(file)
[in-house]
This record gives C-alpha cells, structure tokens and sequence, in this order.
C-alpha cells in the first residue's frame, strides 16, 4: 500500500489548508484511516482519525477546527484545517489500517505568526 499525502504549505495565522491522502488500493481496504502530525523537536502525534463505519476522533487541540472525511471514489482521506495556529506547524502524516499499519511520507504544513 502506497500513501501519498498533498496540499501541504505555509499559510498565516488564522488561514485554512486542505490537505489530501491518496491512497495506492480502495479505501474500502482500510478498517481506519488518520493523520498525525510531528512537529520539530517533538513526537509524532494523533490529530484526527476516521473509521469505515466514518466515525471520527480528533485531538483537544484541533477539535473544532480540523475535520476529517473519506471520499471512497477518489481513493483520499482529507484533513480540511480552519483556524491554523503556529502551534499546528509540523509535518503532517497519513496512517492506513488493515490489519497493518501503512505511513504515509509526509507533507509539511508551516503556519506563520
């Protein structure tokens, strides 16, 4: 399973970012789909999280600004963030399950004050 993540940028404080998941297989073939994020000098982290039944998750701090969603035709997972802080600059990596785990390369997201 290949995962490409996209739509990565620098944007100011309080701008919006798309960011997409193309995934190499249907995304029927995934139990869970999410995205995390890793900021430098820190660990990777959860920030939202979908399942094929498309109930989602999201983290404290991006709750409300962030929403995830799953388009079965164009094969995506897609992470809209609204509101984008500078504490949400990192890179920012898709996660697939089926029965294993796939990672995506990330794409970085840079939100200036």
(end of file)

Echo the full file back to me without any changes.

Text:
[in-house]
This record gives C-alpha cells, structure tokens and sequence, in this order.
C-alpha cells in the first residue's frame, strides 16, 4: 500500500489548508484511516482519525477546527484545517489500517505568526 499525502504549505495565522491522502488500493481496504502530525523537536502525534463505519476522533487541540472525511471514489482521506495556529506547524502524516499499519511520507504544513 502506497500513501501519498498533498496540499501541504505555509499559510498565516488564522488561514485554512486542505490537505489530501491518496491512497495506492480502495479505501474500502482500510478498517481506519488518520493523520498525525510531528512537529520539530517533538513526537509524532494523533490529530484526527476516521473509521469505515466514518466515525471520527480528533485531538483537544484541533477539535473544532480540523475535520476529517473519506471520499471512497477518489481513493483520499482529507484533513480540511480552519483556524491554523503556529502551534499546528509540523509535518503532517497519513496512517492506513488493515490489519497493518501503512505511513504515509509526509507533507509539511508551516503556519506563520
């Protein structure tokens, strides 16, 4: 399973970012789909999280600004963030399950004050 993540940028404080998941297989073939994020000098982290039944998750701090969603035709997972802080600059990596785990390369997201 290949995962490409996209739509990565620098944007100011309080701008919006798309960011997409193309995934190499249907995304029927995934139990869970999410995205995390890793900021430098820190660990990777959860920030939202979908399942094929498309109930989602999201983290404290991006709750409300962030929403995830799953388009079965164009094969995506897609992470809209609204509101984008500078504490949400990192890179920012898709996660697939089926029965294993796939990672995506990330794409970085840079939100200036």